Children’s eating behavior

Eating behavior was assessed by postal questionnaire including the Child Eating Behaviour Questionnaire (CEBQ) and Child Feeding Questionnaire (CFQ). Parents were asked to fill out these questionnaires around the fourth birthday of their child. The translation of the original English questionnaires was carried out using a standard forward-backward translation method [43].

The CEBQ [44] is a 35-item instrument designed to assess variation in eating style among children. The CEBQ consists of seven subscales, four of which measure food approach behaviors: Emotional Overeating, Enjoyment of Food, Food Responsiveness, and Desire to Drink. The other three subscales quantify food-avoidant behavior: Emotional Undereating, Satiety Responsiveness, and Fussiness. Examples of items are “My child loves food” (Enjoyment of Food), “Even if my child is full up, s/he finds room to eat his/her favorite food” (Food Responsiveness), “My child eats less when upset” (Emotional Undereating), and “My child has a big appetite” (Satiety Responsiveness). The CEBQ has good psychometric properties, such as good internal consistency, concurrent validity with actual eating behavior, test-retest reliability, and stability over time [34, 4446]. Good internal consistency was confirmed in our sample with Cronbach alpha’s ranging from .78 to .89.

Three subscales of the CFQ [37] were used to assess parental attitudes and strategies regarding control of children’s eating: Monitoring (3 items), Restriction (8 items), and Pressure to Eat (4 items). Examples of items are “How much do you keep track of the high fat foods your child eats?” (Monitoring), and “I intentionally keep some foods out of my child’s reach” (Restriction). Research provided evidence for concurrent validity of the CFQ with actual observations of feeding behavior of mothers [47]. Furthermore, the CFQ-scales correlate well with children’s actual food intake [48] and children’s BMI in two small scale samples [37] indicating high external validity. Reliability of the administered CFQ-scales was moderate (α = .66, Pressure to Eat) to high (α = .92, Monitoring).

CEBQ and CFQ items were answered on a five-point Likert scale from 1=never to 5=always. Scale scores were only calculated if at least 75% of the items were completed. The continuous CEBQ and CFQ scale scores were expressed as standard deviation scores to facilitate effect size comparison between scales.


Trained staff of the municipal Child Health Centers obtained children’s growth characteristics as part of a routine health care program. Children visit the centers on a regular basis and the present study uses data from the visit scheduled around the fourth birthday. Weight was measured by a mechanical personal scale (SECA®) while children were wearing underwear only. Height was measured in standing position by a Harpenden stadiometer (Holtain Limited®). Body Mass Index (BMI) was calculated as weight/height2 (kg/m2). Age- and sex-specific BMI standard deviation scores were calculated using the Dutch reference [49] in the Growth Analyzer program ( International age- and sex-specific cut offs were used to classify children into four different weight groups: underweight [50], normal weight, overweight and obesity [51].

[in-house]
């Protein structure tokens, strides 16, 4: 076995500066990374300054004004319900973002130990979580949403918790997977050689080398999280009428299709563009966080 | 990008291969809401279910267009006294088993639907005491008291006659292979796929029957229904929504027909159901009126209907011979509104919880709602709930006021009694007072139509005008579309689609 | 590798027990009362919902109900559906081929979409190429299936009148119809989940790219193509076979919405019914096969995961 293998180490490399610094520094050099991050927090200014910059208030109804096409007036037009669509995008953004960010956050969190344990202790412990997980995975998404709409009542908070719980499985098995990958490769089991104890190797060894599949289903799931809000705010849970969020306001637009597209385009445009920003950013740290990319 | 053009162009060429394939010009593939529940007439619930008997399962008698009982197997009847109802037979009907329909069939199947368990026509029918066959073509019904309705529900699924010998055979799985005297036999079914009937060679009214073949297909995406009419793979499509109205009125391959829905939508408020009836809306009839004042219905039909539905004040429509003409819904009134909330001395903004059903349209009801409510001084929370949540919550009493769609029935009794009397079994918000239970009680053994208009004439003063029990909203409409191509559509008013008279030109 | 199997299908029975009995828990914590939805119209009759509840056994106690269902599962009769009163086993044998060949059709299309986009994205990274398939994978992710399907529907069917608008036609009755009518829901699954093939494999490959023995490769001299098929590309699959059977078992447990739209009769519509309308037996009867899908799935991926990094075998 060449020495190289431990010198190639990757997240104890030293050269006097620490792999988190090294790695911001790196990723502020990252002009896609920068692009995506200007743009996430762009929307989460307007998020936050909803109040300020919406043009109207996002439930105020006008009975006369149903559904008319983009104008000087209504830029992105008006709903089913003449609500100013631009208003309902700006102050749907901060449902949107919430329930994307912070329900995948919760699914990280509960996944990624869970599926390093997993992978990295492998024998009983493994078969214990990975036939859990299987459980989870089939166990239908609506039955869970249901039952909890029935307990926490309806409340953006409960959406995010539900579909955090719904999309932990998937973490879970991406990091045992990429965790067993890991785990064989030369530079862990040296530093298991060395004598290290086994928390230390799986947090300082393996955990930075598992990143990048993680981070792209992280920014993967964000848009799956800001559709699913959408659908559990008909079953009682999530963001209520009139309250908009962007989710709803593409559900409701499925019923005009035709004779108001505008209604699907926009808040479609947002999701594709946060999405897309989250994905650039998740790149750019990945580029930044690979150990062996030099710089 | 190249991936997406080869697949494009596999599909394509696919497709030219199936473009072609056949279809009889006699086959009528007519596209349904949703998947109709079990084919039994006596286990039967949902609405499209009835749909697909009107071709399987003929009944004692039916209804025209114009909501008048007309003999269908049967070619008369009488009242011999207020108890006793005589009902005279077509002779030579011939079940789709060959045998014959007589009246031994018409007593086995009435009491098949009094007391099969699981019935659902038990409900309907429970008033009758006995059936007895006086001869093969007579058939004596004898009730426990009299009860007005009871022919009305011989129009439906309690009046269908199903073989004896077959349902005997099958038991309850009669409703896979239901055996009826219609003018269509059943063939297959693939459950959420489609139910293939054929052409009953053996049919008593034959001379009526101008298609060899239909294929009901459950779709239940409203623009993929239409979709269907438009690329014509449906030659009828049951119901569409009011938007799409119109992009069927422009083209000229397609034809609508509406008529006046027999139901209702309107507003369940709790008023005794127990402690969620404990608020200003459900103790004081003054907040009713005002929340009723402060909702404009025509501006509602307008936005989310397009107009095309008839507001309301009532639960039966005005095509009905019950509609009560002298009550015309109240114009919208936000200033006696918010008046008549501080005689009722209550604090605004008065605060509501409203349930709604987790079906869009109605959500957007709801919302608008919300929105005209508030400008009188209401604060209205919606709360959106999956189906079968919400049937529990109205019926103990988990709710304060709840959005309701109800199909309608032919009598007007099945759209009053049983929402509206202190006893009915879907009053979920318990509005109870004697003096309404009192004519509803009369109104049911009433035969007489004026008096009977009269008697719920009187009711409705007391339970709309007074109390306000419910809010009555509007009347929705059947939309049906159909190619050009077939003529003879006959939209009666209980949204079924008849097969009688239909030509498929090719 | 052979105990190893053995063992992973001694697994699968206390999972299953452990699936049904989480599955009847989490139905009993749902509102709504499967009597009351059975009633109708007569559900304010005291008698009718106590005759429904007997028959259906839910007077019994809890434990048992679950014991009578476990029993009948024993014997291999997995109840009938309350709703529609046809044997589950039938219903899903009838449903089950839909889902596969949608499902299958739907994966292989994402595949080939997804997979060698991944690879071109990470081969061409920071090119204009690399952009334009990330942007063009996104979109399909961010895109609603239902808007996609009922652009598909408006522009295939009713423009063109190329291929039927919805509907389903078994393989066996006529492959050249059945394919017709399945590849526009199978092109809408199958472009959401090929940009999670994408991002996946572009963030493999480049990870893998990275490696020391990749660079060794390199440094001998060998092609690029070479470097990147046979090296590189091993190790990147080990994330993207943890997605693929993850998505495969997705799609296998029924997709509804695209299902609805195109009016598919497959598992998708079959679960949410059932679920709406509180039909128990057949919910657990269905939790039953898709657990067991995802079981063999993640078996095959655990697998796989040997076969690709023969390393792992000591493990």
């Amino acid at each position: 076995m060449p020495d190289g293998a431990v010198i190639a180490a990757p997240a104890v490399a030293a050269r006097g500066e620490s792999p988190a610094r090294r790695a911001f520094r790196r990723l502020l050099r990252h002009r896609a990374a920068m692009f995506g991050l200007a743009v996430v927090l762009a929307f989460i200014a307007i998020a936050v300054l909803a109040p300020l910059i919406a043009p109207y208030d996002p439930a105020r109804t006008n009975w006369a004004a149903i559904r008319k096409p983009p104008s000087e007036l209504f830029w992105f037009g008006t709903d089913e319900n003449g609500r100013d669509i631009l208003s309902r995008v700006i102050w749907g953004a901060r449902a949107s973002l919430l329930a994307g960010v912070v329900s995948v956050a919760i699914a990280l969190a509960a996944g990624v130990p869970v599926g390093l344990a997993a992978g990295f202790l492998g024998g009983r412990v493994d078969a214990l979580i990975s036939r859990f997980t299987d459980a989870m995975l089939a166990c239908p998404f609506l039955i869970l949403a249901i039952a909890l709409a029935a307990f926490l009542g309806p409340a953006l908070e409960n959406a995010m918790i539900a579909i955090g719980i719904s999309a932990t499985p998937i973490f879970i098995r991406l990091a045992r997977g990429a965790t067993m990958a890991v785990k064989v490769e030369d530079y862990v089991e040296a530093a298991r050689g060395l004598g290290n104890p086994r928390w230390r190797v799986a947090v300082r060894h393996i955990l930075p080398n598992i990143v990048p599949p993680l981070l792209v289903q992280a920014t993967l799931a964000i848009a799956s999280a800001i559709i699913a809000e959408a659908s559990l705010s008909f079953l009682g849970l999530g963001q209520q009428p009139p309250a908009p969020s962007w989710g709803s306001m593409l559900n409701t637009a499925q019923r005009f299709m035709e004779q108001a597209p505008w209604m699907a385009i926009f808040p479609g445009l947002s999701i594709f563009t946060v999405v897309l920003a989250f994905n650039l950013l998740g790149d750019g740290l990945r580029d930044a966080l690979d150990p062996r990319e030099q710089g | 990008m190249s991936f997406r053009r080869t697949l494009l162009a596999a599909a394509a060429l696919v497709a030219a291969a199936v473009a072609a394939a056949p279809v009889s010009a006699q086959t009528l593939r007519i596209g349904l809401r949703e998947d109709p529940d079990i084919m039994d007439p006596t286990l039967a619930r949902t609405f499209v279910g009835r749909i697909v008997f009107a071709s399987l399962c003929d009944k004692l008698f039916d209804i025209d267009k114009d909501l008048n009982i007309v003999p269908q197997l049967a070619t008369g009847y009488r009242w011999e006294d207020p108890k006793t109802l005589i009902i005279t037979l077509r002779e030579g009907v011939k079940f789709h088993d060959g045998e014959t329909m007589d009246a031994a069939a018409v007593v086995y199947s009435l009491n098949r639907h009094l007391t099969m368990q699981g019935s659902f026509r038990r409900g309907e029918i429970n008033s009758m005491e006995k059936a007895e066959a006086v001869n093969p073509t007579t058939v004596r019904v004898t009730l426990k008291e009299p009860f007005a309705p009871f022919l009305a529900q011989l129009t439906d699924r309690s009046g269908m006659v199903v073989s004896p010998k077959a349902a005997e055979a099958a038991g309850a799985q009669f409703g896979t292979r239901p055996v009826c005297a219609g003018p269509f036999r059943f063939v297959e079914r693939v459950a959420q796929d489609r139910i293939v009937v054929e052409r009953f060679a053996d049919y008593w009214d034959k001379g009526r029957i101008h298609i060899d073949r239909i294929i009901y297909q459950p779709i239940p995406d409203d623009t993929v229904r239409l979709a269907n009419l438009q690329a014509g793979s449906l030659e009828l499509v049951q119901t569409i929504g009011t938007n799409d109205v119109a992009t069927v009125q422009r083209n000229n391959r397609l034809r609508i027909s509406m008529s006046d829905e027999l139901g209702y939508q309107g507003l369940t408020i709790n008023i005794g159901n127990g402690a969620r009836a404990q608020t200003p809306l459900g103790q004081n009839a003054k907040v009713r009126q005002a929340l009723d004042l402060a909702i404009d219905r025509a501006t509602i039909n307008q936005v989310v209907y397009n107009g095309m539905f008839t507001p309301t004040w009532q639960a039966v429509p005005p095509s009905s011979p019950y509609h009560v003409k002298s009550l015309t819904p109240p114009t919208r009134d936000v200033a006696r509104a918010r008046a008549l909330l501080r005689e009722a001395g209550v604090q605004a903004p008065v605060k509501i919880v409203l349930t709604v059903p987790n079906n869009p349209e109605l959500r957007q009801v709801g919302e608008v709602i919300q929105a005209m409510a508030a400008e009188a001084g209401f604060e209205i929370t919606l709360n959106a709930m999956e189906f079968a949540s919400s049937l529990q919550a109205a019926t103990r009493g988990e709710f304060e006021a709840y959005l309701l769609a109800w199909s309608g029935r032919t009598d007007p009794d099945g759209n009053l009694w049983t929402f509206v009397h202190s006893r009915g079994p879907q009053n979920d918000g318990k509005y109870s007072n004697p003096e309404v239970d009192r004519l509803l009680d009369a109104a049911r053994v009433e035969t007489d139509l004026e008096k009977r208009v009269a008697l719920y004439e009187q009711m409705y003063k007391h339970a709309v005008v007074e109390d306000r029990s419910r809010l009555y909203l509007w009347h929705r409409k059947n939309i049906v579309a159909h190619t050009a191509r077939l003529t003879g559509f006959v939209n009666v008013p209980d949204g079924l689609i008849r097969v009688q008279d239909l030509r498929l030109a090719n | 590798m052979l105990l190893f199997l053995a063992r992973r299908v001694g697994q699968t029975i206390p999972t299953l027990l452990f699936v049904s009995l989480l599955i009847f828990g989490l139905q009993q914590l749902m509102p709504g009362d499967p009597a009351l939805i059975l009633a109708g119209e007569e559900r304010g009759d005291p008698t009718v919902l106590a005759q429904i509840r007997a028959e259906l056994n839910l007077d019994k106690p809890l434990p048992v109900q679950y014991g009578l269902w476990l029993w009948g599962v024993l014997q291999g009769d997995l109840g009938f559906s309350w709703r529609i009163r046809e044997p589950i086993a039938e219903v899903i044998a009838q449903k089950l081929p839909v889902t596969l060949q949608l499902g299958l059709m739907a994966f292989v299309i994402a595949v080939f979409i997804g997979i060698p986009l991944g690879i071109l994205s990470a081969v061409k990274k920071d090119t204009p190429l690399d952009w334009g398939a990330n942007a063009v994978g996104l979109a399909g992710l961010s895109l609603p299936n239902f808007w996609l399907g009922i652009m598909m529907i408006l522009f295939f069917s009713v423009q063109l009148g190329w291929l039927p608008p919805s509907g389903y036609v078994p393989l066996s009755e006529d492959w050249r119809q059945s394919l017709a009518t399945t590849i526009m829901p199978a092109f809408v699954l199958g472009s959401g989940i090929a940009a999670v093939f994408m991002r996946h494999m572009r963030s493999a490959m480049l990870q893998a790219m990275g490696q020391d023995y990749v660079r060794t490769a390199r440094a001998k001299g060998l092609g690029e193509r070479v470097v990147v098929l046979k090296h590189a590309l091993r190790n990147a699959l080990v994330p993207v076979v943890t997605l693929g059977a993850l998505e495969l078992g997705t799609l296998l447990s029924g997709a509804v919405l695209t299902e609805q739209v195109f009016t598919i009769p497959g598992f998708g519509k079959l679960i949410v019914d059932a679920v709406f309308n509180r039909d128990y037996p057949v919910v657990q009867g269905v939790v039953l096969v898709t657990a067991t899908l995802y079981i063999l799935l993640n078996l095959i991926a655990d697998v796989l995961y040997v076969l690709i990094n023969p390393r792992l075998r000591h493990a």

Several child and parental characteristics were considered as possible confounders, as they were previously linked with children’s BMI and eating behaviors [14, 47, 52]. Information about child gender, date of birth (to calculate age), and birth weight were obtained from midwife and hospital registries. National origin of the child was based on country of birth of both parents, as assessed by parental questionnaire. Mothers also reported in postal questionnaires about educational level, family income, smoking habits during pregnancy and global psychopathology, which was assessed with the Brief Symptom Inventory [53]. Paternal psychopathology was assessed using the same instrument in a separate questionnaire filled out by the fathers. Height and weight were measured in mothers and fathers at the Generation R research centre. Parental BMI was calculated as weight/height2.

Statistical analyses

The distribution of confounders is presented stratified by weight status. The χ2-statistic was used to test whether the distribution of categorical covariates differed between the weight categories; ANOVA’s were used for continuous covariates, and Kruskal-Wallis tests for continuous non-normally distributed covariates. The association between the CEBQ, CFQ and child weight was first explored with Pearson’s correlation coefficients. Effect sizes of Pearson’s correlation are interpreted as small for r around 0.10, medium for r around 0.30, and large effect size for r of 0.50 and higher according to Cohen’s criteria [54]. Then, regression analyses were conducted to examine the relationship between CEBQ, CFQ and child weight in-depth. Linear regression analyses were performed to estimate the association of eating behavior with the continuous outcome BMI standard deviation scores. Three different models are presented: the first model shows the unadjusted results; the second model is confounder-adjusted; and in the third model the child eating behavior and parental feeding practices are mutually adjusted. Thus, in these analyses the CEBQ-scales are adjusted for the CFQ-scales, while the CFQ-scales are adjusted for the CEBQ-scales. Next, multivariate multinomial logistic regression analyses were conducted to calculate children’s risk for being underweight, overweight or obese as compared to children with a normal weight. Finally, sensitivity analyses were conducted to test the robustness of our findings. In the first sensitivity analysis, we aimed to estimate whether the used cut-off for underweight that resulted in a fairly high percentage of children with underweight influenced our results. We repeated the multinomial logistic regression analyses with underweight defined using stricter cut-offs, i.e. based on a BMI of one or two standard deviations below the mean. In the second part of the sensitivity analyses, to evaluate whether imputation of missing values on child BMI influenced our findings, the linear and multinomial logistic regression analyses were repeated in the subsample of 3157 children with data on BMI available.